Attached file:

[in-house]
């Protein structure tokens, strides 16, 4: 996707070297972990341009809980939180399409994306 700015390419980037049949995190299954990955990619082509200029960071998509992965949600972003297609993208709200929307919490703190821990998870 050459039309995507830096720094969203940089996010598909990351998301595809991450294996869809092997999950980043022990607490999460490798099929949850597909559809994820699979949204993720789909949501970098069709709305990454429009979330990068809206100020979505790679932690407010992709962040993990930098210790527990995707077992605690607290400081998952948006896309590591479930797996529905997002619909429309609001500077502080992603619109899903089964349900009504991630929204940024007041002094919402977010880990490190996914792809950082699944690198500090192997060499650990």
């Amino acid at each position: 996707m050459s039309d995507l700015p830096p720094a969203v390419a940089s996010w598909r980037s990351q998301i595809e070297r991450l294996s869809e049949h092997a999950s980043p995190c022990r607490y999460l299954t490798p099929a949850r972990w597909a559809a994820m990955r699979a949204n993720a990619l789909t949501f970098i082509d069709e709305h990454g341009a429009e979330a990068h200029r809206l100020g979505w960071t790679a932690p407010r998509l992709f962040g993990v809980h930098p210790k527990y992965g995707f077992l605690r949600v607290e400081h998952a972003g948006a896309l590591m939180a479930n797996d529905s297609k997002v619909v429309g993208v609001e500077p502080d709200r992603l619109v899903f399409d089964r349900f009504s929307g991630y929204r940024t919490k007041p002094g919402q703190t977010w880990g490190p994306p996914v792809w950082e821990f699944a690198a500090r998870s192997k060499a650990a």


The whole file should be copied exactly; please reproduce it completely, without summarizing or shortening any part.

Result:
[in-house]
């Protein structure tokens, strides 16, 4: 996707070297972990341009809980939180399409994306 700015390419980037049949995190299954990955990619082509200029960071998509992965949600972003297609993208709200929307919490703190821990998870 050459039309995507830096720094969203940089996010598909990351998301595809991450294996869809092997999950980043022990607490999460490798099929949850597909559809994820699979949204993720789909949501970098069709709305990454429009979330990068809206100020979505790679932690407010992709962040993990930098210790527990995707077992605690607290400081998952948006896309590591479930797996529905997002619909429309609001500077502080992603619109899903089964349900009504991630929204940024007041002094919402977010880990490190996914792809950082699944690198500090192997060499650990």
């Amino acid at each position: 996707m050459s039309d995507l700015p830096p720094a969203v390419a940089s996010w598909r980037s990351q998301i595809e070297r991450l294996s869809e049949h092997a999950s980043p995190c022990r607490y999460l299954t490798p099929a949850r972990w597909a559809a994820m990955r699979a949204n993720a990619l789909t949501f970098i082509d069709e709305h990454g341009a429009e979330a990068h200029r809206l100020g979505w960071t790679a932690p407010r998509l992709f962040g993990v809980h930098p210790k527990y992965g995707f077992l605690r949600v607290e400081h998952a972003g948006a896309l590591m939180a479930n797996d529905s297609k997002v619909v429309g993208v609001e500077p502080d709200r992603l619109v899903f399409d089964r349900f009504s929307g991630y929204r940024t919490k007041p002094g919402q703190t977010w880990g490190p994306p996914v792809w950082e821990f699944a690198a500090r998870s192997k060499a650990a």